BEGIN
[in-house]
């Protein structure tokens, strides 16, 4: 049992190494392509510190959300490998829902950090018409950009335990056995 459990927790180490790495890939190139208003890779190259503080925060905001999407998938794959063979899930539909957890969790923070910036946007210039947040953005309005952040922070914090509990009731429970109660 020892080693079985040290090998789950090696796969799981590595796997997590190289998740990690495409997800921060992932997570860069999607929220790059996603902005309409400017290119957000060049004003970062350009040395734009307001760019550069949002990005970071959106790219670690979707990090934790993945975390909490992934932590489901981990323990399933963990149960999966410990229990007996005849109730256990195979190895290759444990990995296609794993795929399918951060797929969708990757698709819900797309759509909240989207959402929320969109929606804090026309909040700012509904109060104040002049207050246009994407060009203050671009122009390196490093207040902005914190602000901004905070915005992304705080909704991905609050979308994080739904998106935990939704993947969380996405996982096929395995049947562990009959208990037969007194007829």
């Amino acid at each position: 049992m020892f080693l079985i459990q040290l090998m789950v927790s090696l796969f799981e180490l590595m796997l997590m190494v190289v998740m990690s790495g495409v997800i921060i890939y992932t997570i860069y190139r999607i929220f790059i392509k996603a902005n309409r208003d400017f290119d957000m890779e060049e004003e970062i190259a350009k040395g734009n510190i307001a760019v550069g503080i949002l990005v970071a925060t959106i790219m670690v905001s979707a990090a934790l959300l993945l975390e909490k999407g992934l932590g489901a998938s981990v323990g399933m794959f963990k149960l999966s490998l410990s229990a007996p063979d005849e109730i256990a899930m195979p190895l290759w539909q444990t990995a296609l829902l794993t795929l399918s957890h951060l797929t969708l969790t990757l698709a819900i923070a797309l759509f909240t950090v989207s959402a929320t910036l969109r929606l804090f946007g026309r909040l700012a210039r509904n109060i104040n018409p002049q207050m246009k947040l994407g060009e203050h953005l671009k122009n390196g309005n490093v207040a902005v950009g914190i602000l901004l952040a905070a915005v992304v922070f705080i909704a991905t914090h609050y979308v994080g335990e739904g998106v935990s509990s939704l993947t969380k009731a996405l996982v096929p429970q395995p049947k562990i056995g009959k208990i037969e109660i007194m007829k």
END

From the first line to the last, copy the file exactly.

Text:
[in-house]
């Protein structure tokens, strides 16, 4: 049992190494392509510190959300490998829902950090018409950009335990056995 459990927790180490790495890939190139208003890779190259503080925060905001999407998938794959063979899930539909957890969790923070910036946007210039947040953005309005952040922070914090509990009731429970109660 020892080693079985040290090998789950090696796969799981590595796997997590190289998740990690495409997800921060992932997570860069999607929220790059996603902005309409400017290119957000060049004003970062350009040395734009307001760019550069949002990005970071959106790219670690979707990090934790993945975390909490992934932590489901981990323990399933963990149960999966410990229990007996005849109730256990195979190895290759444990990995296609794993795929399918951060797929969708990757698709819900797309759509909240989207959402929320969109929606804090026309909040700012509904109060104040002049207050246009994407060009203050671009122009390196490093207040902005914190602000901004905070915005992304705080909704991905609050979308994080739904998106935990939704993947969380996405996982096929395995049947562990009959208990037969007194007829």
């Amino acid at each position: 049992m020892f080693l079985i459990q040290l090998m789950v927790s090696l796969f799981e180490l590595m796997l997590m190494v190289v998740m990690s790495g495409v997800i921060i890939y992932t997570i860069y190139r999607i929220f790059i392509k996603a902005n309409r208003d400017f290119d957000m890779e060049e004003e970062i190259a350009k040395g734009n510190i307001a760019v550069g503080i949002l990005v970071a925060t959106i790219m670690v905001s979707a990090a934790l959300l993945l975390e909490k999407g992934l932590g489901a998938s981990v323990g399933m794959f963990k149960l999966s490998l410990s229990a007996p063979d005849e109730i256990a899930m195979p190895l290759w539909q444990t990995a296609l829902l794993t795929l399918s957890h951060l797929t969708l969790t990757l698709a819900i923070a797309l759509f909240t950090v989207s959402a929320t910036l969109r929606l804090f946007g026309r909040l700012a210039r509904n109060i104040n018409p002049q207050m246009k947040l994407g060009e203050h953005l671009k122009n390196g309005n490093v207040a902005v950009g914190i602000l901004l952040a905070a915005v992304v922070f705080i909704a991905t914090h609050y979308v994080g335990e739904g998106v935990s509990s939704l993947t969380k009731a996405l996982v096929p429970q395995p049947k562990i056995g009959k208990i037969e109660i007194m007829k």